The word was used in 1942 about the practice of the Nazi government in Warsaw when they "shut us [the Jews] up in a manageable area - the 'Kettle' - and combed through our helpless crowd", as John Hersey's fictionalised account of the Ringleblum archives reported in 1950.
Perhaps those who have little sense of history or political philosophy are unaware of the connotations of the term, but for the rest of us this police practice is one more sign that the government of covert forces behind it are putting into place, little by little, whatever would be needed at some future stage for totalitarian control.
Sunday, April 05, 2009
So, city workers were advised to dress down to avoid being targeted by G20 protesters. Perhaps others should have been advised to dress up to avoid being targeted by riot police.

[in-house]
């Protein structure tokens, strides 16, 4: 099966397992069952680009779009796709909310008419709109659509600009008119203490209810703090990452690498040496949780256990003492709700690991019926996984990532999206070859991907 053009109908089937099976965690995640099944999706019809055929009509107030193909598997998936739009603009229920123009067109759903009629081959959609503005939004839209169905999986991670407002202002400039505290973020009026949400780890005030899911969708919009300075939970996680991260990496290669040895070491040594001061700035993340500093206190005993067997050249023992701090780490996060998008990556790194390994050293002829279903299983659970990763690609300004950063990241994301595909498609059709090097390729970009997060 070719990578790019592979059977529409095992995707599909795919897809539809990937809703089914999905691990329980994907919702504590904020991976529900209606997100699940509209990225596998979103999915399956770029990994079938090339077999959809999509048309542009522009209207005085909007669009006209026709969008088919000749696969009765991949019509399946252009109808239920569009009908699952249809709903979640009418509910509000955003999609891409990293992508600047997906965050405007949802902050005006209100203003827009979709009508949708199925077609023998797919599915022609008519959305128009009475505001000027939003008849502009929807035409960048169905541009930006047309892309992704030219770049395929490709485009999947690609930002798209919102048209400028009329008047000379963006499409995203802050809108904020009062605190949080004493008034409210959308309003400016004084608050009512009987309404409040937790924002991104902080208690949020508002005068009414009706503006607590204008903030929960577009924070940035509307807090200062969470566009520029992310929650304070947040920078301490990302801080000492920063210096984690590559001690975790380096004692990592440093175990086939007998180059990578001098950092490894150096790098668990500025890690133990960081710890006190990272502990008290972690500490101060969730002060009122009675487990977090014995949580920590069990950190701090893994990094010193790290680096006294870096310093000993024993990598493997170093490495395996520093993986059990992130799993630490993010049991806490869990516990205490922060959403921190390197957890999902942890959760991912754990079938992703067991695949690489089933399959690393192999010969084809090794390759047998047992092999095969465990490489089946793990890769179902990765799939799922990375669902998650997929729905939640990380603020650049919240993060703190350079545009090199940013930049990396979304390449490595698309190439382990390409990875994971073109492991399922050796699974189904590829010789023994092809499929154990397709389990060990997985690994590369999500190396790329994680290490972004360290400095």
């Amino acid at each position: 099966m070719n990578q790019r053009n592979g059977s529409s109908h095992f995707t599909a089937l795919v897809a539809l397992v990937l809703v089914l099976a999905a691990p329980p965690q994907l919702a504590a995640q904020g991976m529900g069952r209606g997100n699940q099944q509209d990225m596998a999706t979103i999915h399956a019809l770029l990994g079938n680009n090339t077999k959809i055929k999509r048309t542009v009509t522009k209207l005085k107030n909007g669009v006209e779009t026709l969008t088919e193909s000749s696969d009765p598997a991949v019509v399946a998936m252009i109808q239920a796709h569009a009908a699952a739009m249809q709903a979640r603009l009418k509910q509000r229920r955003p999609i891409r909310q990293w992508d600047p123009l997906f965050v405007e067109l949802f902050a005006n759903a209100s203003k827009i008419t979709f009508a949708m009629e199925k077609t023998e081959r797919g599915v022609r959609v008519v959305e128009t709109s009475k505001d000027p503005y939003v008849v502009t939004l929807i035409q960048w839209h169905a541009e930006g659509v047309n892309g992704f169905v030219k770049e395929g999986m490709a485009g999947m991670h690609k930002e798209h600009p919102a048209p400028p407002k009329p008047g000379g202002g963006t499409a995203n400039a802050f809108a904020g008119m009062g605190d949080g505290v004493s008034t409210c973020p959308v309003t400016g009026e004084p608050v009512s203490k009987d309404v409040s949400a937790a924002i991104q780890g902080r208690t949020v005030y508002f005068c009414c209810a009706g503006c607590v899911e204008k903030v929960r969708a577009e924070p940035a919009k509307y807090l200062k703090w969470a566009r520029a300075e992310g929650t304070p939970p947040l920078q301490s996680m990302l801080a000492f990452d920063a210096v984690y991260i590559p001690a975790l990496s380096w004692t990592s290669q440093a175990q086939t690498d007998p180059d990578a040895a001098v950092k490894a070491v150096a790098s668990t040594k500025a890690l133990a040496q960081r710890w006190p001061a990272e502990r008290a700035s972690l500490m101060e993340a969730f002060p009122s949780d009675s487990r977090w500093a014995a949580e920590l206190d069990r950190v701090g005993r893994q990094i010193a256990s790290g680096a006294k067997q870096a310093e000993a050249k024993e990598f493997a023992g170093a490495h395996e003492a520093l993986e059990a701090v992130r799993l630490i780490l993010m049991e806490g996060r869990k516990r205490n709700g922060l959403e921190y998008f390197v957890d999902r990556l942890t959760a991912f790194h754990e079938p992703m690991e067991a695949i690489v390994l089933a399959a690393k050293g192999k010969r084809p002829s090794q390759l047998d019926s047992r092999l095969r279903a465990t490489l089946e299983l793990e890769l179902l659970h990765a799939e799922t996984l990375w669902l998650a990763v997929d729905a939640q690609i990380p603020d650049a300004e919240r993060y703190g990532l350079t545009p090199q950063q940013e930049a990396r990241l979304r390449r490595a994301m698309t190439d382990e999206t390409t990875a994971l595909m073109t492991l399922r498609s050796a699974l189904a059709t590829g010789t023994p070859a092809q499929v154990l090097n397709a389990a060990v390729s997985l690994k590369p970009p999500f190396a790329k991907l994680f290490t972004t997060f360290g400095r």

Saturday, April 04, 2009
A clean-up operation on the River Lee:
Some very nice polite schoolboys:
Environmental protesters on a bus stop in Bishopsgate:
Lib Dem Shadow Climate Change Secretary Simon Hughes and an environmental campaigner:
Some dancing environmental campaigners:
The City of London police in formation across Bishopsgate:
A very nice polite policeman:
The kettle in Threadneedle St not yet steaming:
Every exit barred:
Business as usual on the Millennium Bridge:
Three hunched figures and beds like cages in the Tate Modern:
John Siddique launching his Salt poetry collection, Recital: An Almanac under a beautiful moon at the National Portrait Gallery:
A lovely part of the (I presume) cleaned-up Regent's Canal:
Some more caged creatures:
Some free birds in a cultivated park: